An embodiment of the invention is preferable, in which the spine is directly or indirectly connected to the floor sections on the longitudinal side of the foundation. Therewith it is functional, if the support or spine exhibits a lateral expansion at its bottom end, with which it is connected to the floor sections. The attachment of the bottom end of the spine with the floor sections can preferably be carried out, for example, by welding, bolting and/or positive interlocking of the spine with a floor section. The lateral dimension of the support or spine preferably is a surface or is covered outwardly by a visible surface that imparts both a dynamic and harmonious general impression to the support. These surfaces can be removed and reattached to the structure when a new module is attached in its place.

It has been proven to be particularly functional to plan a utility or technology unit for the end area where the support is connected with the foundation. This utility or technology unit can include all of the home technology, such as for example, an air conditioning system, a heating system, electrical system, kitchen, bathroom, laundry facilities, water supply, as well as refrigeration. Preferably, these home service utility components can also be assembled and disassembled in a modular fashion. A modular plug system or built-in planned integration system 104 (see FIGS. 18 and 19) is preferably used with the utility components of the utility module. The wet area includes, in particular, a wash facility consisting of a shower or a shower-tub as well as, if necessary, a separate toilet area. Hollow sections, tubes, or hoses are attached to the climate control and heating system, which are provided for in the ceiling or in the floors of the module and through which air can circulate. Depending on the mode of operation, the warm air of the heating system circulates from the bottom up or the cool air of the climate control system can be blown into the room from the ceilings. The hollow sections or tubes consist of steel, aluminum or light plastic and/or composites. The hoses also consist of common plastics or composites. Any conventional heating and air conditioning system can be used, such as gas, electric, furnace, coal or heating oil. Here, as well, it is very preferable, if the heating and air conditioning system consist of a plug system or built-in units which are matched to the plug system or built-in units of the modular room. Electrical heating and climate control systems are very preferable. An electrical radiant floor heating system, such as heating coils embedded into the sub-flooring panels, may also be used.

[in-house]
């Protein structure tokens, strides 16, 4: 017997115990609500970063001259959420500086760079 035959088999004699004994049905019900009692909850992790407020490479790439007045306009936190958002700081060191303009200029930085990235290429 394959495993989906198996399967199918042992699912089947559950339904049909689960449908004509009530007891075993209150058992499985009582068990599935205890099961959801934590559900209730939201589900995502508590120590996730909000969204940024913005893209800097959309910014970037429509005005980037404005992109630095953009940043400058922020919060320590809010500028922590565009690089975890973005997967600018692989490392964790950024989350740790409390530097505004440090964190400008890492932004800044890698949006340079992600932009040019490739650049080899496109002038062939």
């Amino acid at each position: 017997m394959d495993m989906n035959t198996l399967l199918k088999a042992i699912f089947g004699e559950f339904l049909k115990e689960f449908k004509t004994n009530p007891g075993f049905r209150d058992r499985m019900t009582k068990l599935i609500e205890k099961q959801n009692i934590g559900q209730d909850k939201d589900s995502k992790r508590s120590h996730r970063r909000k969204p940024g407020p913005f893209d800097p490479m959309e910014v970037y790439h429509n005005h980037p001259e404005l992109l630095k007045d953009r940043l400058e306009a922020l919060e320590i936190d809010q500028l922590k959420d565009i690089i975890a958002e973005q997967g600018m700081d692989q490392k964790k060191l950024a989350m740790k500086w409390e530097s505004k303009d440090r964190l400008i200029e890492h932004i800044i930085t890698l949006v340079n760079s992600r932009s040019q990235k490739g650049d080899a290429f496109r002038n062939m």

As shown in FIG. 3, at each end 74, a swung or arched wall module 84 is attached to the supports 18, which in this case each connect the supports of a modular room with each other. In this fashion, the stability of the supports 18 with regard to lateral force effects can also be increased. The layout of the grid-shaped floor plates 46 extends beyond the pure floorplan of the modular room 10, in order to be able to form a terrace, covered with floor panels 56. The floor panels 56 have projecting sections 86 at their ends, whose outside surfaces 88 can overlap the floor panels 56 that are positioned vertically to them. The floor panels or outriggers at the longitudinal sides 72 of the modular room taper off towards the outside in order to reduce weight. Floor panels may be attached to the grid-shaped floor beams. The special advantage consists of the fact that the foundation that sits on the ground, as such, forms a flat and stable structure, to which the floor plates can be attached. It is understood that the floor panels can be attached in various conventional ways to the floor plate chassis system.

The floor plates that are attached to the flooring portion can be shaped in such a manner that they form the floor inside of the modular room and a floor outside the modular room. It can be particularly functional to match the size of the floor plates to the size of the subsections of the foundation so that they are formed of one piece. Depending on need, they can also be constructed of several pieces. The floor plates can be made of metal, wood, plastic or any compound.

In the interior, radiant floor heating can be installed with the floor covering, be it structured, unstructured or a smooth surface. Naturally all kinds of carpet, laminate, parquet, PVC, plastic or compound materials come into consideration. If necessary, it can prove to be functional to install common insulation materials under the floor panels.